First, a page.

The Importance Of A Commitment
I had to learn the hard way that having a commitment from users before investing into the product is vital for success. In this post, I'll explain why commitments are necessary and which ones are suitable to gauge demand.
Published January 16, 2022
During my Kartenhaus journey I had to learn the value of a proper commitment during validation the hard way: We needed 2 pivots to actually understand when something that users say is actually reliable. In this blog post, I want to explain:
- Why commitments are necessary
- and what kinds of commitments are suitable to gauge demand.
Skin In The Game
Alberto Savoia uses the term Skin In The Game in his book The Right It to evaluate the reliability of validation experiments. Skin In The Game loosely means having a stake in the matter and supposedly has its origins in gambling (like throwing animal skins in the pot at a game of poker). His approach of pretotyping is already data-driven, but he stresses the importance of the data pointing to demand in a meaningful way. And that means that the data must show that the demand is genuine.
Savoia is not the only one with this kind of view. Rob Fitzpatrick basically dedicates a whole book, The Mom Test, to this kind of problem. He shares methods on how to conduct interviews that make it impossible for interviewees (not even your mom) to lie to you when it comes to how much value your idea would provide for them. He agrees that a commitment is the best indicator for genuine demand.
In short: Without a commitment your assessment of value risk is almost meaningless.
What commitment, tho
Taking Savoia’s and Fitzpatrick’s views into account, there are three kinds of commitments that can be used in early product validation: Personal info, time and cash. Let’s talk about each of them.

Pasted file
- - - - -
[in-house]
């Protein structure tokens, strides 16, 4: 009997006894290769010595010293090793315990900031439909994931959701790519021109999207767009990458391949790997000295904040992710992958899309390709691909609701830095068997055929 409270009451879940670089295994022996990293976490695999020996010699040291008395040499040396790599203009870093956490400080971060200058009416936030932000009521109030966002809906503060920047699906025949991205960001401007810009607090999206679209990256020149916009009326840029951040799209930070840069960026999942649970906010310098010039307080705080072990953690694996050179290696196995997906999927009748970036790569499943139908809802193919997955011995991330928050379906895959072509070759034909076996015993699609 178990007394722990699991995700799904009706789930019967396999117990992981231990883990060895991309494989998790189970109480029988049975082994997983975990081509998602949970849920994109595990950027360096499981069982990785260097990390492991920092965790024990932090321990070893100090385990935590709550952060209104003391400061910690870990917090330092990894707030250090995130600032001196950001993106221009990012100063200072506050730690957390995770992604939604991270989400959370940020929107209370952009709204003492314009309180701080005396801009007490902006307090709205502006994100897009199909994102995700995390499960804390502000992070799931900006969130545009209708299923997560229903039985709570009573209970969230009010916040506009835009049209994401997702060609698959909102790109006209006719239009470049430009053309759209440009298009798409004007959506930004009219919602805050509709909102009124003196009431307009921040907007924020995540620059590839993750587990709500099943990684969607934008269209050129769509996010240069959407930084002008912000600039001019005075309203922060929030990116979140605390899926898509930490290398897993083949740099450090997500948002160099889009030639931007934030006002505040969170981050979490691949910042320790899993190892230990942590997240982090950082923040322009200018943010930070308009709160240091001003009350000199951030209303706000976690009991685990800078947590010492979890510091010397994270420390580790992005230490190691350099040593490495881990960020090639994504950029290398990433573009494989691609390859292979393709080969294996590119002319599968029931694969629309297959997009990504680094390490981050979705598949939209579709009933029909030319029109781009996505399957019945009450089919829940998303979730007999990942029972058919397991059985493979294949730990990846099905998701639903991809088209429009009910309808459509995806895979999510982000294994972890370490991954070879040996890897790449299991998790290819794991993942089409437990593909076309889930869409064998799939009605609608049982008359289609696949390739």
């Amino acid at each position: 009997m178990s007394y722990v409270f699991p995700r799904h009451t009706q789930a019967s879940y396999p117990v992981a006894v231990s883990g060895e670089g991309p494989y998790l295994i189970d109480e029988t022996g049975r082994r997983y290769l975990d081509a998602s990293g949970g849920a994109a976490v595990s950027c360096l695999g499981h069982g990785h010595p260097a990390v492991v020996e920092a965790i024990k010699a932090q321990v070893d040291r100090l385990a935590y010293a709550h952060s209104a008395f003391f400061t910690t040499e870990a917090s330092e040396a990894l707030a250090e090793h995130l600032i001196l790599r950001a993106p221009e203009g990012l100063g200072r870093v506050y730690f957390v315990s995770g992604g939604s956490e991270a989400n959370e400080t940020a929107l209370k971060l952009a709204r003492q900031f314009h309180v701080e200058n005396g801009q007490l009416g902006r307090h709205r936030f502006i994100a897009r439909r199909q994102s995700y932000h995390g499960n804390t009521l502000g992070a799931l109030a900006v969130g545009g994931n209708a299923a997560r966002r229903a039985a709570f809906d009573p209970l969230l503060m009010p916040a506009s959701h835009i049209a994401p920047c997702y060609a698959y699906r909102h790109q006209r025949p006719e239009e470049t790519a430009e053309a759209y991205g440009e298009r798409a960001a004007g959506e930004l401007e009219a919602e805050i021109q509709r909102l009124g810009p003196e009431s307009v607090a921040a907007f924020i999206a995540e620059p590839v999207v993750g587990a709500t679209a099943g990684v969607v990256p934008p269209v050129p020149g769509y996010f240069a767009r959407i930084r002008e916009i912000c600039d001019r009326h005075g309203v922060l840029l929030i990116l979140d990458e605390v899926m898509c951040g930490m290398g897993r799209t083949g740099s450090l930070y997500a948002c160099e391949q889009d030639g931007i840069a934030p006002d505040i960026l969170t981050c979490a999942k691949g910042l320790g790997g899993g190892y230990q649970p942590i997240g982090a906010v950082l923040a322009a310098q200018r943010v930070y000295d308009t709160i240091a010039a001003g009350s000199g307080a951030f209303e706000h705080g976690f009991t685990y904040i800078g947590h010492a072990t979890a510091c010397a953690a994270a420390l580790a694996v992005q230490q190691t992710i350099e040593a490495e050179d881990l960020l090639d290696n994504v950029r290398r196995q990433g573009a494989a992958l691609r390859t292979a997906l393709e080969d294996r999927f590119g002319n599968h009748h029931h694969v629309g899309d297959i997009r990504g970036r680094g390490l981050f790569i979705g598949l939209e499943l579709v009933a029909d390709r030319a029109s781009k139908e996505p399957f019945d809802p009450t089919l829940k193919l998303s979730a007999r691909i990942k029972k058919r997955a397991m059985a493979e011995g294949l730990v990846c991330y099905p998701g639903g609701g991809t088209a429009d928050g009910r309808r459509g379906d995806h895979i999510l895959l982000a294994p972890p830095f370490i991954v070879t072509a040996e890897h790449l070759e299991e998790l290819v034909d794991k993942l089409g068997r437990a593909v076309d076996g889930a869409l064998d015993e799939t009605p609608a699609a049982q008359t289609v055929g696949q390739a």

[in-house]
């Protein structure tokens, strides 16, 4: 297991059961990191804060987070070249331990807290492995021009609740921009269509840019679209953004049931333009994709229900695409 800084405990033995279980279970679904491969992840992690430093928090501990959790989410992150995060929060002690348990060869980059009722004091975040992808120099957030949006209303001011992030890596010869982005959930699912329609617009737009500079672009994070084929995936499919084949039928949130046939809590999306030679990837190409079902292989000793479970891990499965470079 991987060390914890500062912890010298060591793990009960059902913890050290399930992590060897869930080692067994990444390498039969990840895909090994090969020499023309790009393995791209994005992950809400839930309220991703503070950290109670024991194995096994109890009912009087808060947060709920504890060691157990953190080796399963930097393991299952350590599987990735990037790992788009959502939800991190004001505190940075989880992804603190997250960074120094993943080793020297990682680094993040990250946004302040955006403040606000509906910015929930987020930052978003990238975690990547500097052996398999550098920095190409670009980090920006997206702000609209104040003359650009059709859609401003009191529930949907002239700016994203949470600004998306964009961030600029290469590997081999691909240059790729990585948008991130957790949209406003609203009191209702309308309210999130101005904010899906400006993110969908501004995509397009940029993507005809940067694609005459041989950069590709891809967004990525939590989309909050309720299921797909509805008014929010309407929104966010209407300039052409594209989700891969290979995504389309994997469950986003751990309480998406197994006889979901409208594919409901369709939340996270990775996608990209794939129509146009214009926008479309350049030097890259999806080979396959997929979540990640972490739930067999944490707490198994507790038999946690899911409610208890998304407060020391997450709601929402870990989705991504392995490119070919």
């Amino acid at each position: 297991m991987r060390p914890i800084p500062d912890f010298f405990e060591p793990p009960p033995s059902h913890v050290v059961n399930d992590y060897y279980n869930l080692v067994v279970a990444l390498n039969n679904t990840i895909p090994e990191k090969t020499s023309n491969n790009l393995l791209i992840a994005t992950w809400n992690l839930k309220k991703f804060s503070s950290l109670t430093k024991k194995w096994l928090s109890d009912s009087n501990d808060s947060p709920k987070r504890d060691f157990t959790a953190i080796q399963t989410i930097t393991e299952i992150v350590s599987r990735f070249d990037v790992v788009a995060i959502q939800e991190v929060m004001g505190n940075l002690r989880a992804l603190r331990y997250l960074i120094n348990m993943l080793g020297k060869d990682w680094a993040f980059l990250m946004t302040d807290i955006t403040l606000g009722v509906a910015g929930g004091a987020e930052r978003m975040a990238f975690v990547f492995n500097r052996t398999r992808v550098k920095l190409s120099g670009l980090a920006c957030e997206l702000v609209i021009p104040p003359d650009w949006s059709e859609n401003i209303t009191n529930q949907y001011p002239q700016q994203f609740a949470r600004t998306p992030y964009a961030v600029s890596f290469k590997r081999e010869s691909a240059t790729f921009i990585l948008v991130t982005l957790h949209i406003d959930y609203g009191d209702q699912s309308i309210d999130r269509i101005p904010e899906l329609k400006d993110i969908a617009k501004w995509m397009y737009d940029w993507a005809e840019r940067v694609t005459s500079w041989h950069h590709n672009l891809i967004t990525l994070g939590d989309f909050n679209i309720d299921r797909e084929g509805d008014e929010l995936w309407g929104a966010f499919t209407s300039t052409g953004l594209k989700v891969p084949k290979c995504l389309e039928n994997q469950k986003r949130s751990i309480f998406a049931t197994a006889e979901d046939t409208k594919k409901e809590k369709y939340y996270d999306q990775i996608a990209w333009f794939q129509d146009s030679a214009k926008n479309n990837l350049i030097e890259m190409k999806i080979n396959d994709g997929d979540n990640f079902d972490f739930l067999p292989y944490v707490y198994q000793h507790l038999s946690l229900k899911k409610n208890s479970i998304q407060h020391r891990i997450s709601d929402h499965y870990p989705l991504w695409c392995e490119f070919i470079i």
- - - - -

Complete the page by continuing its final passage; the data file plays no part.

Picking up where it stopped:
It may seem obvious, but when visitors visit your page and leave their personal information, this can be a commitment. But it has to be genuine information and, if compatible with the experiment, should enable a qualitative follow up, e.g. a phone call.
But not only the user’s own personal information may count as Skin In The Game. Especially for qualitative validation, an introduction to or contact information of another person can count as such. By giving us other people’s information, the person puts her social reputation on the line for us. That’s a strong commitment!
When people are willing to spend their valuable time on learning about the product, this can also count as being genuinely interested in it. This can be the case for e.g. online demos, phone calls, meetings or watching lengthy videos. Done right, this is a powerful tool for both online and offline experiments.
A cash commitment is the crown jewel of commitments and works in both quantitative and qualitative environments. If people wave with their checks for the promise of using something in the future, that’s a great sign. The applicability varies a bit, though. It may be legally challenging to just add a Stripe checkout to your pretotype landing page that provides nothing in return. For wizard of oz MVPs, where a service is performed manually behind the scenes, this may be a viable form of validation, though. Cash commitments shine in B2B environments where interviews and negotiations are done in person.
Long story short: Cash is king.
Score your commitments
To compare different setups or iterations, it may make sense to create a scoring for each run. I like Savoia’s approach of assigning points to the commitments. A verified, genuine piece of personal information counts as 1 Skin In The Game, as well as 1 minute of time or 1€/$ given as a cash commitment.
The actual assignment may vary (e.g. I personally weigh phone numbers higher than mails and cash commitments may depend on the currency), but this way the experiments get a lot more comparable.
Commitments aren’t everything, but without them, everything is nothing
I had to learn this the hard way. When founding my own startup, it took 2 pivots to actually understand the necessity of commitments. Before the first one, we cared only about our idea, not the users. Before the second pivot, we developed our software together with the users. This worked fine until payday, when people started turning away (”I helped you build this, now you want me to pay for it?”). This painful experience taught me the importance of having commitments first before investing time and money into products that don’t provide genuine value to users.
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